Accuracy, Precision, and Rankings of ASPEN topologies.

Accuracy of path lengths in the subsampled ensemble and the top ASPEN topology.

Synthetic families were binned by precision and path length data was aggregated from all families in a precision bin. (A) Total height of bar represents fraction of all paths across all families in precision bin with a length error (path length is incorrect in all-sequence topology). Blue fraction of bar represents paths for which the true length was observed more frequently across the ensemble. White fraction of bar represents paths for which the incorrect all-sequence length was observed more frequently across the ensemble. (B) Total height of bar represents fraction of all paths in bin with a length discrepancy (on which the true, all-sequence, and top ASPEN topology fail to agree). Blue fraction of bar represents paths with the correct length in the top ASPEN topology. White fraction of bar represents paths on the incorrect length of which the top ASPEN topology agrees with the all-sequence topology. Fraction of bar shaded gray represents paths of unique length in the top ASPEN topologies: incorrect length different from the length in the all-sequence topology.

Figure 5—source data 1

Path length differences.

Figure 6 with 1 supplement
Comparison of log-frequency scores of the top 500 ASPEN topologies for LacI.

The difference between a topology’s score and the score of the best ASPEN topology is plotted as a function of topology rank. Bin-average score differences for simulated families from the two precision bins between which LacI falls are plotted for reference. Also plotted is the difference in score between the all-sequence topology of LacI and the top ASPEN topology.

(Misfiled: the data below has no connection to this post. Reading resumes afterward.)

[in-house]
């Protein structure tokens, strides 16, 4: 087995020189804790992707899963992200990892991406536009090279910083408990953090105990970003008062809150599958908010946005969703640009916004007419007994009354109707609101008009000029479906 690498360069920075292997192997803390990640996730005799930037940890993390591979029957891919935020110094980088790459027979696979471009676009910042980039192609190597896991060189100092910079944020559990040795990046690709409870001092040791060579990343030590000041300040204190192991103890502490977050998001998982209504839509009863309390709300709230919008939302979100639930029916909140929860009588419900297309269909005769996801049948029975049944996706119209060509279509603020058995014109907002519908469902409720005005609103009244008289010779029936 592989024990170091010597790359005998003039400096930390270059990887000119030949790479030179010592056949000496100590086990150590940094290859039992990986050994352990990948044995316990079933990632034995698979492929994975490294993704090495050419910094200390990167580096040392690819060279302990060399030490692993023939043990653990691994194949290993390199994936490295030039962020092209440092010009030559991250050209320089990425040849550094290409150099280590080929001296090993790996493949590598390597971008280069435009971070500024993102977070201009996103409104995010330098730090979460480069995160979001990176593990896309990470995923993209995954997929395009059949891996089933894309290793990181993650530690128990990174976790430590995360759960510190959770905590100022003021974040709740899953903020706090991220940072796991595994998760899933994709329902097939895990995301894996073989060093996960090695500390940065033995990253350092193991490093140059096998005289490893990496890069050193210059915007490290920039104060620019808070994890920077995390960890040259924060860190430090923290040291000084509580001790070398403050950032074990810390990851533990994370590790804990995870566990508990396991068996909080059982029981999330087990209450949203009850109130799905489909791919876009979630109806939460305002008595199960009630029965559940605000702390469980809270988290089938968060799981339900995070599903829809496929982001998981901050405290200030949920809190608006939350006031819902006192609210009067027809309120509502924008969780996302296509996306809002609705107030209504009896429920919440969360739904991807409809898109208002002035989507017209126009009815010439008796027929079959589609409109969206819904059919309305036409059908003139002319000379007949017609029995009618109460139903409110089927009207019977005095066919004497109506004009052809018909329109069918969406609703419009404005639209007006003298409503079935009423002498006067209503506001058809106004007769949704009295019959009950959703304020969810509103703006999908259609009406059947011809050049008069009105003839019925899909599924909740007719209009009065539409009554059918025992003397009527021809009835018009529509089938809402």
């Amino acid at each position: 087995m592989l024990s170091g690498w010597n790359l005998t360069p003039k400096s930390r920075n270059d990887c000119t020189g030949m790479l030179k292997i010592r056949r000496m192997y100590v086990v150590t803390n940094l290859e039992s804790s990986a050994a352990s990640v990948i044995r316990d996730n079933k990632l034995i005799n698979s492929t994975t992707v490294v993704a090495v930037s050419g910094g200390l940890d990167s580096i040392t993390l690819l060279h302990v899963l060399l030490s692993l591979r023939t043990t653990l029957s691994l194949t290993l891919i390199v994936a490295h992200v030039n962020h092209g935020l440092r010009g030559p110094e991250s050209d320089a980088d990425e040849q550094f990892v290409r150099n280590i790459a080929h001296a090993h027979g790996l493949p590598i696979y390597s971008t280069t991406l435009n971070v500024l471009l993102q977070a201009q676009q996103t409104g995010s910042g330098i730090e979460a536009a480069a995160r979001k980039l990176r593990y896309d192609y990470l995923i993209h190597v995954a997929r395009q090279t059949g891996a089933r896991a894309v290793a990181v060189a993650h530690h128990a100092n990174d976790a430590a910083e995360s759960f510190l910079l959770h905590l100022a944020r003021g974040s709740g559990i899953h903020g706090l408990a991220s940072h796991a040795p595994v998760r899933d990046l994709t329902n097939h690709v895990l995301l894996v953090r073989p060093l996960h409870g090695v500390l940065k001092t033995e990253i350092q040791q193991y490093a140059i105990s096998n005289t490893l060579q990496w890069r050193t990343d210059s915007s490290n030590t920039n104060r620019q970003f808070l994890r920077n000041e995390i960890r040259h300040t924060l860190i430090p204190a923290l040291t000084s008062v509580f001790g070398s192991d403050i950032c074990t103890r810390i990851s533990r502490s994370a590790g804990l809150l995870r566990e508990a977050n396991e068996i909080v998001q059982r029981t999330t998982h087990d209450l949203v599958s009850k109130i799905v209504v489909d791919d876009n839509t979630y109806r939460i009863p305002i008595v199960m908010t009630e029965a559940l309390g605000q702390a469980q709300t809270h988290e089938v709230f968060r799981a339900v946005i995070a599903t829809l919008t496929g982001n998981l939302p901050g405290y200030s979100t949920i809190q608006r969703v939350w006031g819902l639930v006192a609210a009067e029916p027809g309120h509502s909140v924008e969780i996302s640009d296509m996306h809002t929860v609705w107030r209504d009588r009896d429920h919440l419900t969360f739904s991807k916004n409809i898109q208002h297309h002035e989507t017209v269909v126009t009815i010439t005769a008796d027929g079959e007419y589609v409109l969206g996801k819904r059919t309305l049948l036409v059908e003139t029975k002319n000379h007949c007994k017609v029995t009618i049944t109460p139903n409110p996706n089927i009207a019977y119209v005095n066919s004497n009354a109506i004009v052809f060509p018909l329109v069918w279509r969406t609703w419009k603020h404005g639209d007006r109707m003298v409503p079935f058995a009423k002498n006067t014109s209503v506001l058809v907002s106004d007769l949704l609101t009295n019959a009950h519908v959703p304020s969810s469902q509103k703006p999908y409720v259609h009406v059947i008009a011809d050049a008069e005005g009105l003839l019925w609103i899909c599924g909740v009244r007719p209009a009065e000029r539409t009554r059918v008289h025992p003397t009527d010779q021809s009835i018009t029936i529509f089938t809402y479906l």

Figure 6—source data 1

Differences in log-frequency score by rank.

Figure 6—figure supplement 1
Dropoff in ASPEN log-frequency scores across precision bins.

Comparison of log-frequency scores of the top 500 ASPEN topologies for simulated families across six precision bins. The difference between a topology’s score and the score of the best ASPEN topology, averaged over all families in the bin, is plotted as a function of topology rank.

Reconstructed topologies for the LacI family.

Reconstructed nodes are annotated with the frequencies at which they were recapitulated among the 500 top-scoring topologies reconstructed by ASPEN as a way of summarizing ancestral nodes observed across the most likely trees. Subtrees on right represent reconstructed nodes observed with frequency ≥0.1 among the 500 ASPEN topologies, but not appearing in either the all-sequence or the best ASPEN topology. Branches placed differently in the all-sequence and best ASPEN topologies are shown as dashed lines, as are branches placed differently from either topology in the subtrees on the right. Observation frequencies for disagreeing splits are bolded and italicized.


Data availability

All input sequences are provided for simulated (http://doi.org/10.6084/m9.figshare.5263885) and LacI (supplementary material) protein families. Code used to perform ASPEN topology reconstruction is available at https://github.com/NaegleLab/ASPEN (copy archived athttps://github.com/elifesciences-publications/ASPEN).

The following data sets were generated
  1. 1

Additional files

Supplementary file 1

1777 sequences from the LacI family, split among 23 orthosets, and the top 500 topologies reconstructed by ASPEN for the LacI family.